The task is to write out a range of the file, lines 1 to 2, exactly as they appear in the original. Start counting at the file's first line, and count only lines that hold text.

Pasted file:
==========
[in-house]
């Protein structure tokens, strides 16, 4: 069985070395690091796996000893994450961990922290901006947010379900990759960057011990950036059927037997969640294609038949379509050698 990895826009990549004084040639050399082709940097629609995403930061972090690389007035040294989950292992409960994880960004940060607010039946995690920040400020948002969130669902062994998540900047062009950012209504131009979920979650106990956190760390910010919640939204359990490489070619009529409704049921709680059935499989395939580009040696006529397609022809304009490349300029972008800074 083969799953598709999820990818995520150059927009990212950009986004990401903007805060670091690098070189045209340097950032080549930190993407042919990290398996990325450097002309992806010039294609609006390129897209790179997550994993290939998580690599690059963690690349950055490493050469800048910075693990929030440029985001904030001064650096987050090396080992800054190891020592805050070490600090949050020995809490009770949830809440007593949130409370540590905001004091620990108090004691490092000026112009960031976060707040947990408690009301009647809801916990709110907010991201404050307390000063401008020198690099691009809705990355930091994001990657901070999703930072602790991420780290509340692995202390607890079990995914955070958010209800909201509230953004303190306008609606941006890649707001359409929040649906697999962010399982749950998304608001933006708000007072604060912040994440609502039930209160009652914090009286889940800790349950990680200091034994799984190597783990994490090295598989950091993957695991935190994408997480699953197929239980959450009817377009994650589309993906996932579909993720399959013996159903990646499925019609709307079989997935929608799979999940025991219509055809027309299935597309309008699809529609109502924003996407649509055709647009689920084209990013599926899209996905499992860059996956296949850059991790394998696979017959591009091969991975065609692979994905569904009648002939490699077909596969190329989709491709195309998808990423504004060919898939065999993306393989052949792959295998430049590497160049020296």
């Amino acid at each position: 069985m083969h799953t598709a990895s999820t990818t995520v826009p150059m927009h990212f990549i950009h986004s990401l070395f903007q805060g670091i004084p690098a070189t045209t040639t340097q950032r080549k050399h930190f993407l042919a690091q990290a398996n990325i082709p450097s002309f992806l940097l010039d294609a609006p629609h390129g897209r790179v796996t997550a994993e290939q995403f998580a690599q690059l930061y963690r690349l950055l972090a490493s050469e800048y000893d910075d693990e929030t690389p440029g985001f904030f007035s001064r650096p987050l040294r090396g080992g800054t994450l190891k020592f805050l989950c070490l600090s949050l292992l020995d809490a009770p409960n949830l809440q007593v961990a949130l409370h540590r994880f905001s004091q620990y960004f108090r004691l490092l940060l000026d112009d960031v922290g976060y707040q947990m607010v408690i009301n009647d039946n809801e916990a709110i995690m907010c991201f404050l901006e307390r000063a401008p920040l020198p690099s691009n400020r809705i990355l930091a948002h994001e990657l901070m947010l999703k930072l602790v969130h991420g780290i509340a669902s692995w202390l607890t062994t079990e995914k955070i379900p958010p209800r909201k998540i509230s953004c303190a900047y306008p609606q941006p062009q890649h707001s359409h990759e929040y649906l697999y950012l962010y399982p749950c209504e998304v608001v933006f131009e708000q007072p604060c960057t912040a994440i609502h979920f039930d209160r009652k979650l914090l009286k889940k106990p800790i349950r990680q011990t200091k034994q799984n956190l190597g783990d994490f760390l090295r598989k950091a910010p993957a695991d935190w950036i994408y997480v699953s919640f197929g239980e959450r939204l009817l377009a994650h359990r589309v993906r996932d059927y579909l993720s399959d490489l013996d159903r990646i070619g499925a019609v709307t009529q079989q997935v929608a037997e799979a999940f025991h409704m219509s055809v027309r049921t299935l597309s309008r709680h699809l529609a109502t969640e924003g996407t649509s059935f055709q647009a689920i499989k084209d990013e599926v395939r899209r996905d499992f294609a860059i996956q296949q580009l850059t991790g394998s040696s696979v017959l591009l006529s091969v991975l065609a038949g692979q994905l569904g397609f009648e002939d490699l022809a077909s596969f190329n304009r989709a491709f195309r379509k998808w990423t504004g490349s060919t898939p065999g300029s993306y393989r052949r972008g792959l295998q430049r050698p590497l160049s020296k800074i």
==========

[in-house]
């Protein structure tokens, strides 16, 4: 069985070395690091796996000893994450961990922290901006947010379900990759960057011990950036059927037997969640294609038949379509050698 990895826009990549004084040639050399082709940097629609995403930061972090690389007035040294989950292992409960994880960004940060607010039946995690920040400020948002969130669902062994998540900047062009950012209504131009979920979650106990956190760390910010919640939204359990490489070619009529409704049921709680059935499989395939580009040696006529397609022809304009490349300029972008800074 083969799953598709999820990818995520150059927009990212950009986004990401903007805060670091690098070189045209340097950032080549930190993407042919990290398996990325450097002309992806010039294609609006390129897209790179997550994993290939998580690599690059963690690349950055490493050469800048910075693990929030440029985001904030001064650096987050090396080992800054190891020592805050070490600090949050020995809490009770949830809440007593949130409370540590905001004091620990108090004691490092000026112009960031976060707040947990408690009301009647809801916990709110907010991201404050307390000063401008020198690099691009809705990355930091994001990657901070999703930072602790991420780290509340692995202390607890079990995914955070958010209800909201509230953004303190306008609606941006890649707001359409929040649906697999962010399982749950998304608001933006708000007072604060912040994440609502039930209160009652914090009286889940800790349950990680200091034994799984190597783990994490090295598989950091993957695991935190994408997480699953197929239980959450009817377009994650589309993906996932579909993720399959013996159903990646499925019609709307079989997935929608799979999940025991219509055809027309299935597309309008699809529609109502924003996407649509055709647009689920084209990013599926899209996905499992860059996956296949850059991790394998696979017959591009091969991975065609692979994905569904009648002939490699077909596969190329989709491709195309998808990423504004060919898939065999993306393989052949792959295998430049590497160049020296």